We’ve been talking a lot recently about the inner workings that makes a group able to form, specifically looking at topics like communication processes and relevant background factors. However, these subjects are just gears in the overall structure and the machine still requires a proper frame to function. So now, let’s turn our focus towards how groups are organized so that they work efficiently, using examples of my past experiences in various groups.
Whoever coined the phrase, “too many cooks in the kitchen“, had it right when it comes to working in groups. The overall size of the group determines the efficiency at which they can work; too small and production slows down because the group becomes overwhelmed, whereas a group that is too big doesn’t work either, because of the high chance of people butting heads.
When I worked at a movies, we would sometimes fall behind while cleaning theaters if we only had two or three people working on a busy night, because we couldn’t clean fast enough to keep up with five or six shows breaking all at once. While at the same job, there was no point to having people working at all six registers at the snack bar, because the space wasn’t large enough to have everyone moving back and forth like they did, so it was difficult to retrieve popcorn for guests when you had to share two kettles and scoops with five coworkers. According to Tubbs and other sources, many experts agree that the optimum group size is five, which I would agree with unless you were in similar conditions to the one I just mentioned.
When organized groups are called to meet, you must also consider the seating placement of its members. For example, in a standard classroom setting, all of the students are sitting at desks facing the professor, clearly giving the latter a position of leadership and control. In workplace settings, this setup can lead to conflict if the person in the leadership role doesn’t consider the ideas or opinions of his peers because they feel a sense of superiority.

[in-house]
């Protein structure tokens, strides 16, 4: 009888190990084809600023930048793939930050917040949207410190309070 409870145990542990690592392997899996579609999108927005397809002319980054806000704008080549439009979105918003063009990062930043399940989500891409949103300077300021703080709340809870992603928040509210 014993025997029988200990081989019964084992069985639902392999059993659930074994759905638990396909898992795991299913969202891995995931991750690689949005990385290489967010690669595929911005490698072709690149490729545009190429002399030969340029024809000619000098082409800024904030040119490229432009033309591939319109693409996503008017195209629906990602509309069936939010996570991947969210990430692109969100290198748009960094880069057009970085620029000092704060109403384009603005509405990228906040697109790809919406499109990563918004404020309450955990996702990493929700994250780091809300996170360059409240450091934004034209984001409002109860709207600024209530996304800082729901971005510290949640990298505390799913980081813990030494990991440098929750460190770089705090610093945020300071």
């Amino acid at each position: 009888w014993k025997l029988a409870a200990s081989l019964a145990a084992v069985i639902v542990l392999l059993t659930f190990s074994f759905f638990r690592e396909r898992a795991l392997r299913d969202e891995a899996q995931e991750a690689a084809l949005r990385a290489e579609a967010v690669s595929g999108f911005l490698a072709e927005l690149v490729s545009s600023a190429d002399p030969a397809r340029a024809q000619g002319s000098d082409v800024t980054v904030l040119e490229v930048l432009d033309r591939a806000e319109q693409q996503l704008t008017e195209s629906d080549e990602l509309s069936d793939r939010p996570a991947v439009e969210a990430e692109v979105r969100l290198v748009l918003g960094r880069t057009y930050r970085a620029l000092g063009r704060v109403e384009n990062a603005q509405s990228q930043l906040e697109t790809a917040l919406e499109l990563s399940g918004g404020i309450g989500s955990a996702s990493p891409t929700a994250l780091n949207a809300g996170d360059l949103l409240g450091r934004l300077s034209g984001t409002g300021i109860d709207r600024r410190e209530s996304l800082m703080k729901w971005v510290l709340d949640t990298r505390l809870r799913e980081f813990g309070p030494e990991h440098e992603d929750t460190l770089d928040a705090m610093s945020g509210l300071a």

Ideally, groups should be organized in a circle, so that everyone can feel like they are on equal standing. This works especially well in a classroom setting, because students will feel more comfortable having discussions with each other and the professor, and in the end, this will lead to a more productive learning experience.
Lastly, relating back to the topic of communication, groups work more efficiently if the network of communication is nonlinear and everyone has access to speak to every other member of the group. I have been in multiple situations where one person told someone else to tell me to do a task, but along the way the message got a little scrambled, so when I did the task, it wasn’t done exactly as the first person wanted it to be done. Had they talked directly to me instead of sending a messenger, I probably would have have done the task correctly.
All of this is to say that there are many, many details involved in creating properly functioning and productive groups. While it may be a lot to take in, once you start applying these concepts, it will become second nature to you and you will be able to assist in propagating strong group dynamics, regardless of whether they are in the workplace, at school, within your family, or anywhere in between.